- The Washington Times - Tuesday, January 19, 2016

ANNAPOLIS — Republican Gov. Larry Hogan is enjoying an unusually high approval rating in deep-blue Maryland as he enters his second year in office, according to a new poll released Tuesday.

Overall, 67 percent of Maryland voters approve of the first-term governor’s performance, 19 percent disapprove, and 14 percent have no opinion, according to the survey by Gonzales Research & Marketing Strategies.

In comparison to his predecessors, Mr. Hogan is riding a wave of unprecedented popularity in Maryland, where registered Democrats outnumber registered Republicans by 2-to-1. The state’s previous Republican chief executive, Robert Ehrlich, achieved his highest approval rating — 57 percent — in August 2003; Martin O’Malley, a Democrat, reached his high mark of 58 percent in January 2011.

Among Republicans Mr. Hogan has a 94 percent approval rating and a 78 percent rating from independents. He did not fare as well with Democrats, receiving a 49 percent rating.

In addition, 60 percent of Marylanders say the state is heading in the right direction, and 22 percent said it’s going in the wrong direction.

Pollster Patrick Gonzales attributed some of Mr. Hogan’s popularity to the “cancer bump.” The governor was diagnosed with non-Hodgkin lymphoma in June and became an advocate for cancer patients during his five-month struggle with the disease. He announced he was cancer-free in November.

“I’m convinced that it has something to do with the way he’s dealt with and handled himself on issues outside of politics,” Mr. Gonzales said. “He’s got a style that’s connecting, and it’s not tied into partisan politics at this point.”

State Sen. Michael J. Hough, Carroll County Republican, said Mr. Hogan has “done a very good job of focusing on taxes and spending, and that’s what people said was the No. 1 issue.”

“The last election was really a rejection of one-party Democrat rule and Martin O’Malley and tax increases, and I think people are glad to see that the governor is pushing for tax reform and tax cuts and trying to keep spending under control, and that’s been a huge problem in Maryland for years,” Mr. Hough said.

But other members of the General Assembly said the Republican governor’s approval ratings would be contingent on his performance in this legislative session.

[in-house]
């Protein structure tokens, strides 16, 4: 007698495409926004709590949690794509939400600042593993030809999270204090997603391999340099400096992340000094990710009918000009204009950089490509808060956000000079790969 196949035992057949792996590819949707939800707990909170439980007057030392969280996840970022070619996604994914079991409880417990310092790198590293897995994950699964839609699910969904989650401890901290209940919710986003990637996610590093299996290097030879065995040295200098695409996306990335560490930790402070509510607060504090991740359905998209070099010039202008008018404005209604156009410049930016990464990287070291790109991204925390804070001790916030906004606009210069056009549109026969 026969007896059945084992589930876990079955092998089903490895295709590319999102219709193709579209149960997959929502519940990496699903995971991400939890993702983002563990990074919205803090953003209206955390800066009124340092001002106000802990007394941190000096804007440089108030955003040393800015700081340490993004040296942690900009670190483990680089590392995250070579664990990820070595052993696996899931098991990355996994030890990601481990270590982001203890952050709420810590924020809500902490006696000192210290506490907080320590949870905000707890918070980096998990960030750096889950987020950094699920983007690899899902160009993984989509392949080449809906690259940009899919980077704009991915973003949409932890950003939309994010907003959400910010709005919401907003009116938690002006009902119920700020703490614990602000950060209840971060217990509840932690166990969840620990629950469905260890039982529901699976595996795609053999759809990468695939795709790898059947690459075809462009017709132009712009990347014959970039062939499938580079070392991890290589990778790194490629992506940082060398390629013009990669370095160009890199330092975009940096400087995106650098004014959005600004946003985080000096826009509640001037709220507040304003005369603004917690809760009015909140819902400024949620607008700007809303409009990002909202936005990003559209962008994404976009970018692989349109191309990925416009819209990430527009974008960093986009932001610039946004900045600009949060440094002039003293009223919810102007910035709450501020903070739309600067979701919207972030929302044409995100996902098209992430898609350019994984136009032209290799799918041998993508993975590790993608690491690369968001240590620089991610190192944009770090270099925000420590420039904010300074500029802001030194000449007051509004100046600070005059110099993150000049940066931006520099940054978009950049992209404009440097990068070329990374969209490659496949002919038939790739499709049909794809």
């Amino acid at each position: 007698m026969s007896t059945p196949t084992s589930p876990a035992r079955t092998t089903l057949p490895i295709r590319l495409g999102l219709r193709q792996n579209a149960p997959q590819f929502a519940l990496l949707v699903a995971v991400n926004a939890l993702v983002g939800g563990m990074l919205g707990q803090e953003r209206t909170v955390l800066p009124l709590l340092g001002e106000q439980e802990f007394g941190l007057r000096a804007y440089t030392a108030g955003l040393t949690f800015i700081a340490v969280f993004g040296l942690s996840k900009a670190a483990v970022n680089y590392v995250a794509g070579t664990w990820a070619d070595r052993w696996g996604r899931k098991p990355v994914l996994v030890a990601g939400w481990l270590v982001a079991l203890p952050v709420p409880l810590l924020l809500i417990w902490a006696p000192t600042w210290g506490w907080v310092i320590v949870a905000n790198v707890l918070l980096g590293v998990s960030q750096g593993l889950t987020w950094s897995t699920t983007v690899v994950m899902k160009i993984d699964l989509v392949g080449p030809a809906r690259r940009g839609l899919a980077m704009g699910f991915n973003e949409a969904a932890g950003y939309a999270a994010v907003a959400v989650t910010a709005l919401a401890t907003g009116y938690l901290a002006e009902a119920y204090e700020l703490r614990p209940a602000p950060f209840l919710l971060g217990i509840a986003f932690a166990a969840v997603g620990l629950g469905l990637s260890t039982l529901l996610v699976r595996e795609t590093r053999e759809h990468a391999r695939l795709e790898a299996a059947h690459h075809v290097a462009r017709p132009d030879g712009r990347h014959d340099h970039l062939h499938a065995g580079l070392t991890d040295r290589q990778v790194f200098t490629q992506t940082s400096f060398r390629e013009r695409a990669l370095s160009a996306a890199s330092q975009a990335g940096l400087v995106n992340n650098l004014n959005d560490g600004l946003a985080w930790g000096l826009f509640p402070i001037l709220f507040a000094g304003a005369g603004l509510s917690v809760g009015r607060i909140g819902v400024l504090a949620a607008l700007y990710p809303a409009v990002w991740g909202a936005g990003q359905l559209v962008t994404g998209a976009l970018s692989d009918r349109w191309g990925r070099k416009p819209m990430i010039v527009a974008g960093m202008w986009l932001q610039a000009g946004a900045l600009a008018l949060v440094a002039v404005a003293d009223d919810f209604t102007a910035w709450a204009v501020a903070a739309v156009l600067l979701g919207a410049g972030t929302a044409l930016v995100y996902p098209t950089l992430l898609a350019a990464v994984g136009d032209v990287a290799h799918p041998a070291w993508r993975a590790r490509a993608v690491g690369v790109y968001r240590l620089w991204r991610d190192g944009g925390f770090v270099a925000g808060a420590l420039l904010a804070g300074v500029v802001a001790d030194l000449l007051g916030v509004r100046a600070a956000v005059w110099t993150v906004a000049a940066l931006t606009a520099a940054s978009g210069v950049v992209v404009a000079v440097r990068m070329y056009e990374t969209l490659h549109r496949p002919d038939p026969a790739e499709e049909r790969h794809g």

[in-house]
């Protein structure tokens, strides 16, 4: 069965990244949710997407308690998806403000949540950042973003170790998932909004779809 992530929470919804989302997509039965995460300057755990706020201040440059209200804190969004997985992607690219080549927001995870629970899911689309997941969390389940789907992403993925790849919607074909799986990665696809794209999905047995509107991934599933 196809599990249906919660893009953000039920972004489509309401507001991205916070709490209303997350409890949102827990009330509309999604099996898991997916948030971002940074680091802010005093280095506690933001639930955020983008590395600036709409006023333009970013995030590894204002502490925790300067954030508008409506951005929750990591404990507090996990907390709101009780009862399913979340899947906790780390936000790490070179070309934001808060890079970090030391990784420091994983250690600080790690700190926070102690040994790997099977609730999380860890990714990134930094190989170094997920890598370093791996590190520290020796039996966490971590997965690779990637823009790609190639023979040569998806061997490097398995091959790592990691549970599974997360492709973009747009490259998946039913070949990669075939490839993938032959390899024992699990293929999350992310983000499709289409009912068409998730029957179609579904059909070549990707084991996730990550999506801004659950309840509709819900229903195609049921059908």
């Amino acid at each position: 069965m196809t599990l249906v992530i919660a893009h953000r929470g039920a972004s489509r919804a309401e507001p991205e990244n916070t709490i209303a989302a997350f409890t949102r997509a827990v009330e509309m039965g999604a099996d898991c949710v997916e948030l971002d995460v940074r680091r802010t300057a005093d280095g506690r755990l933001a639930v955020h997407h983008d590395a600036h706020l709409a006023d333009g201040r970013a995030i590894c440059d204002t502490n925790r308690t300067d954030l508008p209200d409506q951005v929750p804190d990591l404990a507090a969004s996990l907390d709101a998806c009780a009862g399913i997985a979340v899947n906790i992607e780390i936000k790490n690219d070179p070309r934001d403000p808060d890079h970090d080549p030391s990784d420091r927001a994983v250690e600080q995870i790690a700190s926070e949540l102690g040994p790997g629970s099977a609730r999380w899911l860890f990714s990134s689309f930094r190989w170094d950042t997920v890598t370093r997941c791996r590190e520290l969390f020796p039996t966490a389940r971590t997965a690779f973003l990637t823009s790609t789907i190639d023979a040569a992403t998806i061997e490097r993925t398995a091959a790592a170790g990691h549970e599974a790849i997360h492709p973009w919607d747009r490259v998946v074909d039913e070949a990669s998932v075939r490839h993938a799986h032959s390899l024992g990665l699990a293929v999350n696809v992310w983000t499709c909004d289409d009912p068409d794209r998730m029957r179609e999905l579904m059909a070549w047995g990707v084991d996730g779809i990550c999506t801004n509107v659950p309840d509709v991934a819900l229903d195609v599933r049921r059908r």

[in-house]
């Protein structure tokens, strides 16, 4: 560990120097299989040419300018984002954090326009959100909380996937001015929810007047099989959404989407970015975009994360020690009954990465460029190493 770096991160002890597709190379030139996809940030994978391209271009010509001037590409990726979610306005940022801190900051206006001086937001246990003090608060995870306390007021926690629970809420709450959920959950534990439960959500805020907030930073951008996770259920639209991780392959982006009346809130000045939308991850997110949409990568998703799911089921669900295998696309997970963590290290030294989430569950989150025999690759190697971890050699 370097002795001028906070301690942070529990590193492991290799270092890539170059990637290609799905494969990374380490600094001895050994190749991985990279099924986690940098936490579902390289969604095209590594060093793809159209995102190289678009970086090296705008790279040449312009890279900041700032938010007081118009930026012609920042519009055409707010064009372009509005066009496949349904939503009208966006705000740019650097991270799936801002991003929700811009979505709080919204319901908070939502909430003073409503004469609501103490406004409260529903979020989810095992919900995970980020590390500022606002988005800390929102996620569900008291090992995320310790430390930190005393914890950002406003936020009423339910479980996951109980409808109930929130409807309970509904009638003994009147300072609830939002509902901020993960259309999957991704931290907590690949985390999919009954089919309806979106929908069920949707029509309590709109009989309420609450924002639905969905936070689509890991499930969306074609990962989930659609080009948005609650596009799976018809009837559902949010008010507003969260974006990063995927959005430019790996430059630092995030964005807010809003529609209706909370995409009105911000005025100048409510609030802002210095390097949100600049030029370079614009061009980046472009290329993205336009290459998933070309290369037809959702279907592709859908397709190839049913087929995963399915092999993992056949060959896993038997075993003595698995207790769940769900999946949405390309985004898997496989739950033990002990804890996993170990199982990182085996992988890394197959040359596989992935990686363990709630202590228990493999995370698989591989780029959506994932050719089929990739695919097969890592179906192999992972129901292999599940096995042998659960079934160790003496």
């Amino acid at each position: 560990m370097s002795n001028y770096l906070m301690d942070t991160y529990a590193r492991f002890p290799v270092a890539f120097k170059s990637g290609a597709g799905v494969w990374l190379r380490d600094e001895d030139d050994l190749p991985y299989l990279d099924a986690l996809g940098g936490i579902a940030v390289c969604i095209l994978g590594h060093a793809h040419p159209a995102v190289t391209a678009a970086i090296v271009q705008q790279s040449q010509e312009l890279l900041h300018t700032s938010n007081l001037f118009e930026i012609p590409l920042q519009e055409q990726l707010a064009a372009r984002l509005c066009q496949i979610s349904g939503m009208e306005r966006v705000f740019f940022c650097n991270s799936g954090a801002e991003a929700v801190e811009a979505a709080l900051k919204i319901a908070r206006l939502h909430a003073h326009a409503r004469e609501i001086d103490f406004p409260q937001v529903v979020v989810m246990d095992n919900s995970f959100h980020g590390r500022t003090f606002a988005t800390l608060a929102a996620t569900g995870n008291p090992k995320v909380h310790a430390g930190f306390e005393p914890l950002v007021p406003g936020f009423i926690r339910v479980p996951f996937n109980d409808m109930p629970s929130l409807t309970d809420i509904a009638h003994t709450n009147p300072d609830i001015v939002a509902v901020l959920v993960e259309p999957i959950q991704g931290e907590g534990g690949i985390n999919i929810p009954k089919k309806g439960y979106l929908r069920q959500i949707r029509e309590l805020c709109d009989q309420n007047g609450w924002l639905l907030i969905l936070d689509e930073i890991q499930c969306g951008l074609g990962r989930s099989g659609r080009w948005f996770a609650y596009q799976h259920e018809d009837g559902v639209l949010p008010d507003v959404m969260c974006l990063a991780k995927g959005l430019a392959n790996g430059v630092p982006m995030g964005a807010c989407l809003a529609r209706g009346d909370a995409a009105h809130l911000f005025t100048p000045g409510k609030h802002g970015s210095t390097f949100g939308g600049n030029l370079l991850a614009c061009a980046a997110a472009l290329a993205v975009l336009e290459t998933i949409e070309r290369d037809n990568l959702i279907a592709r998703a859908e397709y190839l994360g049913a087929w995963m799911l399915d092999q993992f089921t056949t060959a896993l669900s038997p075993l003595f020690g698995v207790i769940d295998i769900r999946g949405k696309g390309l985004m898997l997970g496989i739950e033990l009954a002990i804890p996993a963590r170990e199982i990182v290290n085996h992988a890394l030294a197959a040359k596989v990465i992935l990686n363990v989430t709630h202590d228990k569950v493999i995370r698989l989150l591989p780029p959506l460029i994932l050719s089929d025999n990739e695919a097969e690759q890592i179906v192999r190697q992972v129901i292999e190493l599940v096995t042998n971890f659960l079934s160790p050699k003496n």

“This year will be his first real budget, in what maybe is his first real session. I’ll be interested to see what comes out,” said Delegate Craig J. Zucker, Montgomery County Democrat.

With regard to the presidential candidates, the Gonzales poll found that 40 percent of Maryland Democrats would vote for front-runner Hillary Clinton, 27 percent for Vermont Sen. Bernard Sanders and 5 percent for Mr. O’Malley, a former two-term governor and mayor of Baltimore. Twenty-eight percent were undecided.

Mr. Gonzales said that too much shouldn’t be read into Mr. O’Malley’s poor showing in his home state.

“We’re talking about a process where Clinton and Sanders are sucking up all of the oxygen, and there isn’t much left, even in his own state,” the pollster said. “People want to jump all over it as a poor showing, and it’s not good, but I don’t think it’s that people are that fed up with O’Malley.”

Meanwhile, 32 percent of Maryland Republicans said they would vote for front-runner Donald Trump, 15 percent for Sen. Ted Cruz of Texas, 14 percent for Sen. Marco Rubio of Florida, 9 percent for retired neurosurgeon Ben Carson, 8 percent for New Jersey Gov. Chris Christie and 4 percent for former Florida Gov. Jeb Bush.

The race to replace U.S. Sen. Barbara Mikulski also is heating up, with Democratic Reps. Chris Van Hollen and Donna F. Edwards neck and neck in the polls. Mr. Van Hollen leads, with 38 percent of voters saying they would vote for him and 36 percent saying they would vote for Ms. Edwards.

The survey of 819 registered voters was conducted Jan. 11-16 using both landlines and cellphones. The margin of error is plus-or-minus 3.5 percentage points, with a 95 percent confidence interval.

• Anjali Shastry can be reached at ashastry@washingtontimes.com.

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